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Glassblowing in the City of the Dead

Riding a white cab in the City of the Dead is a unique experience as its wide frame traverses the narrow dirt tracks lined with cemeteries and old dignified mosques. The pedestrians seem constantly startled by the presence of the car, dodging it at the very last moment by pressing themselves against the walls.
After a few minutes’ ride, the sparkling Chevrolet reaches its final destination, the discreetly tucked-away “Mamluke’s Factory,” Cairo’s last glassblowing factory. 
Thanks to a traditional furnace, the factory produces and sells a vast array of delicately crafted candle holders, bowls, cups, vases and pitchers, among other household items. 
Stepping into the long, narrow shop with a vaulted ceiling in decaying baby blue lime, one feels as if they’re stepping into a crypt. The pale flickering neon is augmented with a warmer yellow light that the owner promptly switches on as customers step in. As soon as the silhouette of a tourist appears, the light goes on; when he leaves, it is dark again. At the back of the shop, the glowing heat of the furnace wraps newcomers in a pleasant languor, but the bright orange gas flames quickly make the heat unbearable.  
“My family has been blowing glass for the past three generations,” explains Hassan Ahmed Aly, the owner of the shop, stressing that “we are the last glass factory in Egypt, and our products can be found all over the markets in Cairo and in Upper Egypt.”
Not a drop of sweat forms on his aged forehead as he meticulously adds a piece of glowing charcoal to his ma’assel shisha . “Originally we used wood logs to fuel the heat of the furnace, but had to stop when more people settled in the area and complained about the thick dark smoke emanating from the furnace,” says Aly, “We have been using gas for a while now, and as you can see there are no traces of nasty fumes.”
Aly’s nephew, a young man with a thin moustache, sits on a bench a few meters away from the furnace, expertly manipulating a long blowpipe. Pieces of broken glass, purchased by the factory’s owner from nearby restaurants and cafés for LE1 a kilo, are melting in the furnace at a temperature of 1500 degrees, waiting to be scraped up by the blowpipe like a honey dipper.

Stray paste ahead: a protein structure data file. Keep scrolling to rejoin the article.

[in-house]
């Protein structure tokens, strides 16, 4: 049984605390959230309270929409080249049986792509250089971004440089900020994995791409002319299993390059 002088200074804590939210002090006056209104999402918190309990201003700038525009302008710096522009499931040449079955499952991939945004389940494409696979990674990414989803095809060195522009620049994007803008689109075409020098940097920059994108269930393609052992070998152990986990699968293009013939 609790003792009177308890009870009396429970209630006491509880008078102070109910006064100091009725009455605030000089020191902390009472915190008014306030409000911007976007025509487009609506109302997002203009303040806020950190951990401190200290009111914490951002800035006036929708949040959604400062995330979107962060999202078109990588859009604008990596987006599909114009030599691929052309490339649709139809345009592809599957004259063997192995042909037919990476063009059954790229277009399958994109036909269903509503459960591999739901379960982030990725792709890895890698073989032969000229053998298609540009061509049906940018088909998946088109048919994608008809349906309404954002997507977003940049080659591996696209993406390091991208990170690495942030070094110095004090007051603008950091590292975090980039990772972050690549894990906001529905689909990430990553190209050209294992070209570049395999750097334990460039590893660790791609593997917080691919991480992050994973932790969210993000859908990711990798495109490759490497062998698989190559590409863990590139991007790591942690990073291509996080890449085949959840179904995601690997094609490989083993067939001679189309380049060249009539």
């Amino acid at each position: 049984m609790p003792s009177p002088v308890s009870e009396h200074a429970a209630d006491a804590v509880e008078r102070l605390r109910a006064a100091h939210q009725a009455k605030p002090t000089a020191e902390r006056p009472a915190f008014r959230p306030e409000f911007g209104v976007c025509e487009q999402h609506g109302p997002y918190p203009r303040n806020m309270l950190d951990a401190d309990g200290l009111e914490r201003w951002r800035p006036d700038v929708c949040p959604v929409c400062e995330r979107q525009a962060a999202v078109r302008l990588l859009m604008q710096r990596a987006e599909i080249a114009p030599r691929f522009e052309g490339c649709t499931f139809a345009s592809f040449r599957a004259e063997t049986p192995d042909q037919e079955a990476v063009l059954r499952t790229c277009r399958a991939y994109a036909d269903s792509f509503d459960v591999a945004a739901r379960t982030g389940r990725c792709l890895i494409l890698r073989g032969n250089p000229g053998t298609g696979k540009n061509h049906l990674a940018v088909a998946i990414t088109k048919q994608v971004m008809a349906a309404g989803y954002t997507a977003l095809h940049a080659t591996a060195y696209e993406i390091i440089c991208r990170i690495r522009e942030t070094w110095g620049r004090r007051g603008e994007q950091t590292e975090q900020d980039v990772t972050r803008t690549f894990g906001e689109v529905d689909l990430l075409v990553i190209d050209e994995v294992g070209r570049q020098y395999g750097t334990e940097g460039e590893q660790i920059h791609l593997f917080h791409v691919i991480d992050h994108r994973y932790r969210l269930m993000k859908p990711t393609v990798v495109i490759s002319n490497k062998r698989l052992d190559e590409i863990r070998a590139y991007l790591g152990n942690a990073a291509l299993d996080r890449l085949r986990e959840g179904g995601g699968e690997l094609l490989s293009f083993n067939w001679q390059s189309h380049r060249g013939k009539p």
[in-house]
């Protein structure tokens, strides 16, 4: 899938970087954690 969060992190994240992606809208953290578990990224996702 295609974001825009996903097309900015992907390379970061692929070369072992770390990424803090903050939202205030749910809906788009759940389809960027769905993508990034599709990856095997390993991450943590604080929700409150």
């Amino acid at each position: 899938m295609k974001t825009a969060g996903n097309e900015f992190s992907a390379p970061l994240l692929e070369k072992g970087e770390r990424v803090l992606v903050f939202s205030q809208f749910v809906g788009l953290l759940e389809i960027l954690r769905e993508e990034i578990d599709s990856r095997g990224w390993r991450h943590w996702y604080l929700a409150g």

The molten glass is shaped on a slab of stone outside the furnace before being inflated into a striking bubble. When the vase is formed, it is detached from the blowpipe with a few drops of cold water which immediately break the glass. Aly points to another door in the furnace, hidden by a metal plate, and explains that “when an item is completed, we place it in this second furnace with a constant temperature of 500 degrees until the next day, to avoid thermal stress that breaks the glass.” The process lasts between five to 15 minutes for the more complicated designs, and the glassblower usually spends 10 to 12 hours a day in front of the furnace.
Glowing with pride, Aly boasts that “in European glass factories, the glass blower shapes the molten glass very far from the oven; nobody could bear our local technique!”
“We only use local products in the workshop," Aly insists, "Even the various oxides that colour the glass are made in Egypt.” The popular turquoise blue of many items is a “traditional Pharaonic colour that is obtained through the use of copper oxide,” explains Aly as he grabs a rotund vase and scrapes its surface with his fingernails to demonstrate that the vivid color never flakes.
“This is a very old tradition, to mix oxides with glass to colour the latter," Aly explains. He points out that green is created by iron oxide while purple is the colour manganese oxide produces when heated in the furnace with the glass pieces.
The beautifully crafted objects in the shop are clearly the result of various influences and belong to different eras. “Each single item is designed as an Ottoman, Fatimid, Byzantine, Roman or Pharaonic piece,” he explains, stressing his deep attachment to Egypt’s millenary heritage.
Opening a faded book from the AUC press on Egyptian Crafts, Aly points to pictures of stained-glass windows he designed for a nearby mosque. “The windows have to be traditional to fit these old mosques,” explains Aly, noting the numerous fine pieces of coloured glass that go into creating a complicated pattern.
The factory also creates standard white and green mosque lanterns, and some were sold to the Citadel and Mohammed Ali Mosque.
The prices of household items are very reasonable, ranging form LE5 for a coloured cup or bowl to LE15 for a vase or pitcher. The magnificent candle-holders are undoubtedly the shop’s highlight, and are available in red, blue, green and purple, belted by a wrought iron pattern. A simple tea light candle placed in them diffuses a warm, unstable light that can be placed on a table for a dinner with friends or in the sitting room to enjoy a relaxing evening.

Mamluke’s Factory, El Souk St., in front of Qaitbay Mosque, City of the Dead

Mobile number: 0101396758

Landline: 0229213894


[email protected]

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